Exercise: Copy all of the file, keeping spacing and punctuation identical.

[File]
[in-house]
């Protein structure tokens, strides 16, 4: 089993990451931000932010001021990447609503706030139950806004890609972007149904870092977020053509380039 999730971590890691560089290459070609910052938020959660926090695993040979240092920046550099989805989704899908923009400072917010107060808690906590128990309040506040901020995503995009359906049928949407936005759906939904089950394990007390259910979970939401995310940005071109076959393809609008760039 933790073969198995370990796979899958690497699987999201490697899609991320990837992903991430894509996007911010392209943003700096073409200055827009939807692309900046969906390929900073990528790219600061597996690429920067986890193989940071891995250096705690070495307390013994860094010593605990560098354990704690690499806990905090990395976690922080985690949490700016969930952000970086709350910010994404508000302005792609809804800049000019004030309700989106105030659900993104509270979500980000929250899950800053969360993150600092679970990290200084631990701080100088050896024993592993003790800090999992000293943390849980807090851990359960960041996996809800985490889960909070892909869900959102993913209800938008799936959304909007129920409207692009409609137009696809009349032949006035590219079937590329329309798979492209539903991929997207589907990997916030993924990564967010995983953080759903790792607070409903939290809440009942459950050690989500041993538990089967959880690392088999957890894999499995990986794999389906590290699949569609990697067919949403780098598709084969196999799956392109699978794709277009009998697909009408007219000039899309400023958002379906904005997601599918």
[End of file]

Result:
[in-house]
């Protein structure tokens, strides 16, 4: 089993990451931000932010001021990447609503706030139950806004890609972007149904870092977020053509380039 999730971590890691560089290459070609910052938020959660926090695993040979240092920046550099989805989704899908923009400072917010107060808690906590128990309040506040901020995503995009359906049928949407936005759906939904089950394990007390259910979970939401995310940005071109076959393809609008760039 933790073969198995370990796979899958690497699987999201490697899609991320990837992903991430894509996007911010392209943003700096073409200055827009939807692309900046969906390929900073990528790219600061597996690429920067986890193989940071891995250096705690070495307390013994860094010593605990560098354990704690690499806990905090990395976690922080985690949490700016969930952000970086709350910010994404508000302005792609809804800049000019004030309700989106105030659900993104509270979500980000929250899950800053969360993150600092679970990290200084631990701080100088050896024993592993003790800090999992000293943390849980807090851990359960960041996996809800985490889960909070892909869900959102993913209800938008799936959304909007129920409207692009409609137009696809009349032949006035590219079937590329329309798979492209539903991929997207589907990997916030993924990564967010995983953080759903790792607070409903939290809440009942459950050690989500041993538990089967959880690392088999957890894999499995990986794999389906590290699949569609990697067919949403780098598709084969196999799956392109699978794709277009009998697909009408007219000039899309400023958002379906904005997601599918």